Sex in the future
Human sexuality is a biological drive as well as a cultural phenomenon, the future will see advances in both. It is likely that there will be more same-sex relations as boundaries of gender blur. We are experiencing the first waves of the androgynous look in couture fashion as well as the urban metrosexual male, and as long as there is no total religious takeover of our culture, it is likely that more people will have gay sex without necessarily identifying as gay.
Non-reproductive sex seems to always have been a part of the human sexual repertoire and the entertainment industry knows how to take advantage of this. Whenever a new technology arrives you can be sure that if it can be adapted to sexual uses. Painting, photography, film, and even pottery have been utilised in pornography, while the VCR and the camcorder gave us cheap porn.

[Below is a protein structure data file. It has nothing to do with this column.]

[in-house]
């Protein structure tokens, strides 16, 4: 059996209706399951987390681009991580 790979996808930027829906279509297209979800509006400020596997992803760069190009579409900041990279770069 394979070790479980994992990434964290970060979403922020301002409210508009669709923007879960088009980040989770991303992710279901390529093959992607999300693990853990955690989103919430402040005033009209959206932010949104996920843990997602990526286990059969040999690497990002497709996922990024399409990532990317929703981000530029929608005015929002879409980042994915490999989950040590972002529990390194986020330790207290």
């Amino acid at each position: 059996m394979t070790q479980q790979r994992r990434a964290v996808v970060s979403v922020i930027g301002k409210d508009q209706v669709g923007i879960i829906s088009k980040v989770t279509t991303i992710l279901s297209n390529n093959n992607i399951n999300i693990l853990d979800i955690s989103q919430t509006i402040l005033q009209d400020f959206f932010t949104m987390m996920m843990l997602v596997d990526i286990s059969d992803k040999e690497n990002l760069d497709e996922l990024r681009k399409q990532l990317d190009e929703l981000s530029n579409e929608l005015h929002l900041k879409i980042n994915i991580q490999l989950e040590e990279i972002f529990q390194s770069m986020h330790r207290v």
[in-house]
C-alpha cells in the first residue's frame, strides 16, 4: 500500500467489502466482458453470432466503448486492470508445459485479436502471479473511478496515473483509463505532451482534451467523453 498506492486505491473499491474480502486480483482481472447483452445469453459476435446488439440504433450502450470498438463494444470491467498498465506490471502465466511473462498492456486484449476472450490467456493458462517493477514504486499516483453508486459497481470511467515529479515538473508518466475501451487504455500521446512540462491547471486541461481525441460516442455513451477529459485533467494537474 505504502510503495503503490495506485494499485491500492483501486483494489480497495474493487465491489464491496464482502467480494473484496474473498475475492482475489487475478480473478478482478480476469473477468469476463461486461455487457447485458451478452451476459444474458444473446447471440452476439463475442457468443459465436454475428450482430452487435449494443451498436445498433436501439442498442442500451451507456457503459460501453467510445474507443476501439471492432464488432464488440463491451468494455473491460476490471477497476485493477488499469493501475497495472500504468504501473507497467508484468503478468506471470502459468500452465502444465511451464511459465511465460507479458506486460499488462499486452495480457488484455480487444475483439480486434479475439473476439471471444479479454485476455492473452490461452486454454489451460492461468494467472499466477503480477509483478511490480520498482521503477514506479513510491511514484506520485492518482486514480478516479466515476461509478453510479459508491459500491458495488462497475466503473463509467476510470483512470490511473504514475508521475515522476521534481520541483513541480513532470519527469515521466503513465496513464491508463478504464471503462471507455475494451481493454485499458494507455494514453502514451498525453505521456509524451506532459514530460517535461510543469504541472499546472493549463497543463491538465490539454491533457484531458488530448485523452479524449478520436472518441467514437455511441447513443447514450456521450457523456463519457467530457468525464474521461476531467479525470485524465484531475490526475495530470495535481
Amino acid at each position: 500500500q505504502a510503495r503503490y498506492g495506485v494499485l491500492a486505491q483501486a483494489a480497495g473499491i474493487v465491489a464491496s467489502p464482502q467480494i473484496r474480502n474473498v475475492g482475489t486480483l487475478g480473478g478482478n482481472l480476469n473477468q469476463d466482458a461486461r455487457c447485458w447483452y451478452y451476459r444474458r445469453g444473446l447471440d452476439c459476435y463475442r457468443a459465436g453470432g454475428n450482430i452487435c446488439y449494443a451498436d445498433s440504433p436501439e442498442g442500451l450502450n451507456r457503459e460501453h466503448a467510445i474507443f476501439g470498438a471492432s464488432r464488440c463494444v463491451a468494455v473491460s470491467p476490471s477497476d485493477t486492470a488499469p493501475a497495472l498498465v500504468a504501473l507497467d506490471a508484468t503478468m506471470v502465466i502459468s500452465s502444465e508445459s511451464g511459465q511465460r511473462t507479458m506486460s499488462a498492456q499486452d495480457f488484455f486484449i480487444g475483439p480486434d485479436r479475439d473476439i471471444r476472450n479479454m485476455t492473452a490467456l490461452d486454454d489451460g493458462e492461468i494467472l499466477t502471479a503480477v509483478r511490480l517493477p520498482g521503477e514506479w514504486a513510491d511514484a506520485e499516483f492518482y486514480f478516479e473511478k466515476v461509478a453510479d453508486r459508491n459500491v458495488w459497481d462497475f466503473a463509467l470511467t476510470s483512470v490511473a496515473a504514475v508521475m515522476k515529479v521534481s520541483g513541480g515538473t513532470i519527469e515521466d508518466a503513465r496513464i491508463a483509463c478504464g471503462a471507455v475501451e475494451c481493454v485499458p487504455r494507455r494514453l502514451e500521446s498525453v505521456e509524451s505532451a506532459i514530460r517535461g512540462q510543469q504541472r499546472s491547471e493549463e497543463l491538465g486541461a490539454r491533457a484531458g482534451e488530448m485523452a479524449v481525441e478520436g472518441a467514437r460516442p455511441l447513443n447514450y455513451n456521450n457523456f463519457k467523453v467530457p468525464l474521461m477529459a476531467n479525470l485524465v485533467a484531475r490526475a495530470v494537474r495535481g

Tomorrow's workplace will be your home, giving you less opportunities to flirt with co-workers in person. Internet pornography and cybersex will be the alternatives. New sex toys enabling something called multimedia masturbation as well as research developments in areas of virtual reality and holographic imaging all leave little to the imagination. Perhaps you want to know exactly how your partner feels during orgasm. Well, biotechnology will be there to assist, leaving nowhere for those orgasm fakers to hide.
Psychotropic drugs have of course been used for millennia in the form of aphrodisiacs. But given that the world's population is ageing and many of us will live to be 100, there should be big money to be made in the field of eroto-gerontology - Viagra being the first step in this direction. Synthetic oxytocin, the so-called "bonding chemical", has already been produced, possibly paving the way for the ultimate relationship quick-fix.
However, all this technicising of sex begs many questions. Will it lead to an even more socially inept society? Will it force us to redefine infidelity? Will we still appreciate sex as something sacred, or will it just be fun and games? What do you think?
Tuesday, February 27, 2007
This article was originally published in the Bath University student paper 'Impact'